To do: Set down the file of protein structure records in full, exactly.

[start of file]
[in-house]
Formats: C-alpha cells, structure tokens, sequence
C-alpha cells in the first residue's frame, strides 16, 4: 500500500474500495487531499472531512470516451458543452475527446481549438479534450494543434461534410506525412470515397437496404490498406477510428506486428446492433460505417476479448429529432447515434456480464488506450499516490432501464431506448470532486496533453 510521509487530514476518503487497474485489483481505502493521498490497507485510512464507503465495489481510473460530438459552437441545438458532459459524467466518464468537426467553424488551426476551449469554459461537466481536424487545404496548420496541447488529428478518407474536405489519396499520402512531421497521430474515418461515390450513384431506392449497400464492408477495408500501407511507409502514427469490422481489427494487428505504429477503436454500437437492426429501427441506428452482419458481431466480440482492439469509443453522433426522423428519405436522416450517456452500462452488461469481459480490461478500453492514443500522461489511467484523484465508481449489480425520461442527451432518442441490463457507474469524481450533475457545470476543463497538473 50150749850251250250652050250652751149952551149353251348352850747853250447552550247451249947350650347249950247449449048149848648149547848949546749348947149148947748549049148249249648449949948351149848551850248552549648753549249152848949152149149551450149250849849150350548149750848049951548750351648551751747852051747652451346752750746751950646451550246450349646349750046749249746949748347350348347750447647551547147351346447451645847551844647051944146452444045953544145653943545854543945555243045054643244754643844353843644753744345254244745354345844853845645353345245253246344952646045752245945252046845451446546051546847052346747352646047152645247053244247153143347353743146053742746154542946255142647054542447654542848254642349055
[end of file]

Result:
[in-house]
Formats: C-alpha cells, structure tokens, sequence
C-alpha cells in the first residue's frame, strides 16, 4: 500500500474500495487531499472531512470516451458543452475527446481549438479534450494543434461534410506525412470515397437496404490498406477510428506486428446492433460505417476479448429529432447515434456480464488506450499516490432501464431506448470532486496533453 510521509487530514476518503487497474485489483481505502493521498490497507485510512464507503465495489481510473460530438459552437441545438458532459459524467466518464468537426467553424488551426476551449469554459461537466481536424487545404496548420496541447488529428478518407474536405489519396499520402512531421497521430474515418461515390450513384431506392449497400464492408477495408500501407511507409502514427469490422481489427494487428505504429477503436454500437437492426429501427441506428452482419458481431466480440482492439469509443453522433426522423428519405436522416450517456452500462452488461469481459480490461478500453492514443500522461489511467484523484465508481449489480425520461442527451432518442441490463457507474469524481450533475457545470476543463497538473 50150749850251250250652050250652751149952551149353251348352850747853250447552550247451249947350650347249950247449449048149848648149547848949546749348947149148947748549049148249249648449949948351149848551850248552549648753549249152848949152149149551450149250849849150350548149750848049951548750351648551751747852051747652451346752750746751950646451550246450349646349750046749249746949748347350348347750447647551547147351346447451645847551844647051944146452444045953544145653943545854543945555243045054643244754643844353843644753744345254244745354345844853845645353345245253246344952646045752245945252046845451446546051546847052346747352646047152645247053244247153143347353743146053742746154542946255142647054542447654542848254642349055